displacement of the rural population has contributed to migration
and urbanization. Many men leave rural villages for work in big
cities or in mines, contract HIV/AIDS from casual sex partners
or sex workers, and then spread the disease to spouses in their
home village. The displacement of children and young women into
the cities has led to a sharp increase in commercial sex work
and heightened rates of HIV/AIDS.
So too has foreign investment in resource
extraction created the social conditions to spread HIV/AIDS. For
example, the construction of the Chad/Cameroon pipeline- undertaken
by a consortium of oil companies led by Exxon/Mobil-is requiring
the construction of roads and truck routes from Cameroon, where
HIV prevalence rates are high, into Chad, where they are low.
Experts funded by the World Bank concluded that the operation-even
if HIV/AIDS education programs are put into place and succeed
in reducing transmission rates by 80 percent-will result in 100
AIDS-related deaths per year. Trucking the pipe over 1,000 miles,
"drivers were to pick up their loads, and stay with their
truck-including tractor and trailer- for the duration of the trip
which would involve three overnight stops," writes William
Jobin, part of the expert team paid by the Bank to look at social
and environmental concerns surrounding the pipeline, in the Bulletin
of the World Health Organization. "This pattern is ideally
suited for transporting the AIDS virus into the interior of southern
The HIV/AIDS pandemic is now so severe
in many areas that it is itself becoming a cause of greater global
inequality, as it decimates the most economically productive members
of whole societies. "HIV/AIDS first took hold in countries
in the [Southern African] region one to two decades ago and has
been steadily targeting healthy, productive adults ever since-especially
the people who produce, transport and market crops and those who
gather and prepare food for households," and especially women,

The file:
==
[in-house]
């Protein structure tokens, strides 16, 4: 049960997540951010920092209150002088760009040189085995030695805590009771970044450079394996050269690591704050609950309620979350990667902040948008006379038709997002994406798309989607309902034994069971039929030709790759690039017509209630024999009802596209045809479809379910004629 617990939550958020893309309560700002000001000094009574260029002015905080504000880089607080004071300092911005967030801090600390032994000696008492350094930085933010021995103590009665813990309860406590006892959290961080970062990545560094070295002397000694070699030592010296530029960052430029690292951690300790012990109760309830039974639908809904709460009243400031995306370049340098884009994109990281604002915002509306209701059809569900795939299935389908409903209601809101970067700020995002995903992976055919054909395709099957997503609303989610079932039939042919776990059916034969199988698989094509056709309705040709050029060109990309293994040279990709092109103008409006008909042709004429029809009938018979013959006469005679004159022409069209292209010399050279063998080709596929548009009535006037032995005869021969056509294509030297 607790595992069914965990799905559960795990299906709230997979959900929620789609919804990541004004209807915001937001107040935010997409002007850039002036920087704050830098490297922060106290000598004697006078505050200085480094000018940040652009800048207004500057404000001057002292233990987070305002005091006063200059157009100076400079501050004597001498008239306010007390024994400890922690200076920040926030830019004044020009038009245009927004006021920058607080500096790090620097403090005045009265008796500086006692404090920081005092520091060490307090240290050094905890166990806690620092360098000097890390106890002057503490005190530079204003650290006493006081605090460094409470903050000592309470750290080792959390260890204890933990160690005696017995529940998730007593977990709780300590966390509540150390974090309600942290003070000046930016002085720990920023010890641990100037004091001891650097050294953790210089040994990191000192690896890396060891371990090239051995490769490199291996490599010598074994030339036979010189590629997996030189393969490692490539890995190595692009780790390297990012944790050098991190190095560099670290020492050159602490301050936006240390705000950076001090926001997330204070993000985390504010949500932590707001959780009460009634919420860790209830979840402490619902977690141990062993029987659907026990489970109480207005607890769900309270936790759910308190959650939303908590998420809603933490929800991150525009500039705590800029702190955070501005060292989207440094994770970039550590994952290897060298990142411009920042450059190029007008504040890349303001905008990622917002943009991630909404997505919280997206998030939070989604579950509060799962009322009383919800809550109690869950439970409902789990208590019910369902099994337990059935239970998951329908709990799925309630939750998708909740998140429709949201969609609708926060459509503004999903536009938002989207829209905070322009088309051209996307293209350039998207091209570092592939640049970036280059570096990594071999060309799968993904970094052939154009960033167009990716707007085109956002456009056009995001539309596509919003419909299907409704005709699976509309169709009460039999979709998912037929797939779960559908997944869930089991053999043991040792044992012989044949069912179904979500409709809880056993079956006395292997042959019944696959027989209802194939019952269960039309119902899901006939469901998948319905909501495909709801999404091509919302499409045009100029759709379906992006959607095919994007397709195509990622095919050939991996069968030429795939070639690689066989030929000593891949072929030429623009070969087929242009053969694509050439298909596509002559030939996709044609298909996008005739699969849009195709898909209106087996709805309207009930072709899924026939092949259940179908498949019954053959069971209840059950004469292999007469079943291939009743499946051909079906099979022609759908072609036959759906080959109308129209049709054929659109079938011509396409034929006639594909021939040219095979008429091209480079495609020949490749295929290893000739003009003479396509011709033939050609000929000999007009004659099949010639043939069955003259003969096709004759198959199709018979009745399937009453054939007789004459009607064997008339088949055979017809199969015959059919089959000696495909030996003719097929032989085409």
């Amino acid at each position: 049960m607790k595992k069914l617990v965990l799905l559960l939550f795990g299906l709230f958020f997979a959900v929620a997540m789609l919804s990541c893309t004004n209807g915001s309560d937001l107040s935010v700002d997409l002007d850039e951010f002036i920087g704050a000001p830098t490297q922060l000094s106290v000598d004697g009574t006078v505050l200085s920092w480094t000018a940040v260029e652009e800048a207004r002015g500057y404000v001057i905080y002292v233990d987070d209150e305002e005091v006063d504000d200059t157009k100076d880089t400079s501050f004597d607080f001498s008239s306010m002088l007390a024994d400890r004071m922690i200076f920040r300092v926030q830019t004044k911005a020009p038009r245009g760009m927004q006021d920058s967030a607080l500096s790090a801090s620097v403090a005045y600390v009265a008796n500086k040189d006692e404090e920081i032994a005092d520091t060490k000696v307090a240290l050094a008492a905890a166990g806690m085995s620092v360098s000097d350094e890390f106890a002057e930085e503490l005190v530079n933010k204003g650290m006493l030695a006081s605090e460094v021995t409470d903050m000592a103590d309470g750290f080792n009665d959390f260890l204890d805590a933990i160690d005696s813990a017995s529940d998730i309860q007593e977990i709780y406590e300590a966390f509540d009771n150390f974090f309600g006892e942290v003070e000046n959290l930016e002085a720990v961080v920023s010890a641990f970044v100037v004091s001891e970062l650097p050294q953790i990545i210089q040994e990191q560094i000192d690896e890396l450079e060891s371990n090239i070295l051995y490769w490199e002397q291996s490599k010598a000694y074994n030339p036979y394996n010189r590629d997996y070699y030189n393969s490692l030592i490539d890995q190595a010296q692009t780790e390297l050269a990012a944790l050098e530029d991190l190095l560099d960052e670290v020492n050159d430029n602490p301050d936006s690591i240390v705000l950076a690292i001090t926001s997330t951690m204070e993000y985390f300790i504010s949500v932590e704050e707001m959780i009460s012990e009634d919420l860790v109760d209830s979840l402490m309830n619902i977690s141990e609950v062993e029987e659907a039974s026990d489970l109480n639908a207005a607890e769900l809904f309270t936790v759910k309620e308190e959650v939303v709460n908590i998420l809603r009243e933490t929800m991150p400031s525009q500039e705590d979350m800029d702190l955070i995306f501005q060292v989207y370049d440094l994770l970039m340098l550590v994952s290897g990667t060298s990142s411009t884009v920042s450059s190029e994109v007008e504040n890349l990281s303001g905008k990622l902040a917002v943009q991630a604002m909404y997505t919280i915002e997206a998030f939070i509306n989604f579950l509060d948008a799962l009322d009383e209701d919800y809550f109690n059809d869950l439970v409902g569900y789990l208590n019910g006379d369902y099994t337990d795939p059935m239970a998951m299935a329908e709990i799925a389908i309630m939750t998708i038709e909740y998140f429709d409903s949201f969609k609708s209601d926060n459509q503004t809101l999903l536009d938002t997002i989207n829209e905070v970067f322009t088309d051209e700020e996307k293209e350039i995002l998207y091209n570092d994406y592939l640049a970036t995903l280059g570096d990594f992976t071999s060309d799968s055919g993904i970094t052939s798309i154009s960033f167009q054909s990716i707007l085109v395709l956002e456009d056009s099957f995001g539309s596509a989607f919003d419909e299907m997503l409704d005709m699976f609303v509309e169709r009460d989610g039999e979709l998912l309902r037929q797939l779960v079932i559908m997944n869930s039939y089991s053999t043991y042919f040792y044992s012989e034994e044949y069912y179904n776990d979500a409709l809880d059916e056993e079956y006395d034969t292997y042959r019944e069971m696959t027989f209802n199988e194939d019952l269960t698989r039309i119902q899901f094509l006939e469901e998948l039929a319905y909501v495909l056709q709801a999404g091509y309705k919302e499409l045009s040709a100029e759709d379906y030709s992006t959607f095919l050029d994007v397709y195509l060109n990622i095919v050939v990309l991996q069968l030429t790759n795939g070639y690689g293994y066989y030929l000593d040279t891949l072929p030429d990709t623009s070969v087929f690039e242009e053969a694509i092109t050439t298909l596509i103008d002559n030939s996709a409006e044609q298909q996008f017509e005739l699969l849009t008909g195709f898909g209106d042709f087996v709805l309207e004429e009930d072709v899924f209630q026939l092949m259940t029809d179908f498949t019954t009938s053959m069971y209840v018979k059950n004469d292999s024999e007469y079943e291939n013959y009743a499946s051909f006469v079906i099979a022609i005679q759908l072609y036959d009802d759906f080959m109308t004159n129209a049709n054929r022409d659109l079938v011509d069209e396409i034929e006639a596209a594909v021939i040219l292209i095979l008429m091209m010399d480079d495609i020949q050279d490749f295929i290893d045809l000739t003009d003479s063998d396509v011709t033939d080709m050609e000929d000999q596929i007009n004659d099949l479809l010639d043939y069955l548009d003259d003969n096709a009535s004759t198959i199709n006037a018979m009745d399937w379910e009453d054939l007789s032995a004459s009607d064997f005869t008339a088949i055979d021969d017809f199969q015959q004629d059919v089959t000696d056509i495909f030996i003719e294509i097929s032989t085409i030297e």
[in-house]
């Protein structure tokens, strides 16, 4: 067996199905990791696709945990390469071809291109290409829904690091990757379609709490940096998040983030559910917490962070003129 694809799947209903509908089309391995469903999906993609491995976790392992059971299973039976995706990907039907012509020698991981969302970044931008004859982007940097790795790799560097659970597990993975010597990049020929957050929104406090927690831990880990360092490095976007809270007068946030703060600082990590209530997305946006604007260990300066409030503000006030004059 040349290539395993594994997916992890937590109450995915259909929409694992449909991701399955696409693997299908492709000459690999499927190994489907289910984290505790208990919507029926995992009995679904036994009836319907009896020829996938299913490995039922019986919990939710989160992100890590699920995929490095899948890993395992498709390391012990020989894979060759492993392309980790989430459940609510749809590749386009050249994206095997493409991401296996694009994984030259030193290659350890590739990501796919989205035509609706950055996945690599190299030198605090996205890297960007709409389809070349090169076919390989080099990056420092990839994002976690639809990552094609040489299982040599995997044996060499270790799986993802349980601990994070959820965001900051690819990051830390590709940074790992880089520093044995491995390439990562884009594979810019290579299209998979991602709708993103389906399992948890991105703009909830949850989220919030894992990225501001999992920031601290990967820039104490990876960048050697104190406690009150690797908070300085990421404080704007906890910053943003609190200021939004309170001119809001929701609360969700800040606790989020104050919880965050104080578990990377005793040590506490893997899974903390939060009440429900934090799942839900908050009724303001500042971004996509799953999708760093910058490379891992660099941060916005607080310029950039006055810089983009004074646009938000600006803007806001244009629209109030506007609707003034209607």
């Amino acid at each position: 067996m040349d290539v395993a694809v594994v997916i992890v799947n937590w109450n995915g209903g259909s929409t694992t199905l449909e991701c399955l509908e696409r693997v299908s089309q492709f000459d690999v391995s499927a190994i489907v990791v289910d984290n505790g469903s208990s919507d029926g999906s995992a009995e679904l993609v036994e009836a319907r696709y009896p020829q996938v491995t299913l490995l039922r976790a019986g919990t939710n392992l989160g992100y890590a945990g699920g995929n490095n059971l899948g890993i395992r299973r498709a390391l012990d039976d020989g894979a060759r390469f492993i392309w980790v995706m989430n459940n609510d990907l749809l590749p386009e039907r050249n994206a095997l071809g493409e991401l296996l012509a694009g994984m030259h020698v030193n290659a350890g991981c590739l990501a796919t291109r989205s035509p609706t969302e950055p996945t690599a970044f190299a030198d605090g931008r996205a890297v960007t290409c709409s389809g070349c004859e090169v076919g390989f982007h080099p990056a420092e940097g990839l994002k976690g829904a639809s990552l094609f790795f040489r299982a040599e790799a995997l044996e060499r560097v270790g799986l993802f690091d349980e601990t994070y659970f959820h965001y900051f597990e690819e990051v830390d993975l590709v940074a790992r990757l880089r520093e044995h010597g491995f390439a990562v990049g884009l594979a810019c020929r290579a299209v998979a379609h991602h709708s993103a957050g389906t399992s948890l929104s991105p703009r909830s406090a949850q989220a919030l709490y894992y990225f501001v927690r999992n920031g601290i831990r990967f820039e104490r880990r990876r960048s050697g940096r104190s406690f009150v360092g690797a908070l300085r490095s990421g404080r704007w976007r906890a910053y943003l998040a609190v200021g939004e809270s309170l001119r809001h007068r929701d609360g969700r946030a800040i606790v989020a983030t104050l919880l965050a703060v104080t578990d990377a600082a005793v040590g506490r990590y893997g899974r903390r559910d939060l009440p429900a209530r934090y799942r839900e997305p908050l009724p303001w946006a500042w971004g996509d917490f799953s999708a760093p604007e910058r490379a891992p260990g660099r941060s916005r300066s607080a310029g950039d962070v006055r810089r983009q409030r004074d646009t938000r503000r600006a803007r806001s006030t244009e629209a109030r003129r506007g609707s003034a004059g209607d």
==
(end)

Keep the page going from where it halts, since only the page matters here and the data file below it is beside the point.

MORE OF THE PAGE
write UN special envoys James Morris and Stephen Lewis in a March
2003 report. Morris and Lewis conclude that HIV/AIDS is a significant
contributing cause of the food crisis now facing Southern Africa-too
many farmers, particularly women, are either too sick to plant
and harvest, or have already died.
Corporate globalization-in the form of
the globalizing multinational tobacco companies-is also contributing
dramatically to the spread of cancer, heart disease and other
tobacco-related disease from rich to poor countries. More than
4 million people die annually from tobacco-related disease worldwide;
the World Health Organization estimates the total will rise to
10 million annual deaths by 2030. While tobacco-related disease
has historically been concentrated in the rich countries, WHO
estimates that 70 percent of the deaths will occur in developing
countries within two-and-a-half decades time.
Smoking rates are historically high among
men in many developing countries, and with greater wealth in Asian
nations, tobacco consumption would rise on its own, without any
But there is external prodding. And it
is making things worse.
The tobacco multinationals' future rests
on their ability to make sales in developing countries. As they
have rushed into developing country markets, they have introduced
slick marketing and promotion strategies that not only attract
current smokers, but hook new ones. Smoking rates among men are
very high in most of Asia, but very low among women. Entry of
the multinationals has led to major surges in smoking rates among
children and women. After the South Korean market was opened to
U.S. companies, for example, smoking rates among girls quintupled
in a single year.
The health-related burdens and suffering
in developing countries that flow from absolute poverty, neglect
and unequal processes of corporate globalization are cumulative.
People get sick younger and more often. Often, there is no infrastructure
to treat them or alleviate suffering. Where there is, it is frequently
priced out of reach. Families spend down their savings or borrow,
leaving them economically insecure. Or, they ration treatment
among themselves, or forego it altogether, leaving them physically
weaker and less able to care for themselves.
These are the ravages not just of poverty
but of a system where unregulated, or corporate-regulated, global
and domestic markets produce horrifying inequalities in the basic
conditions of peoples' lives.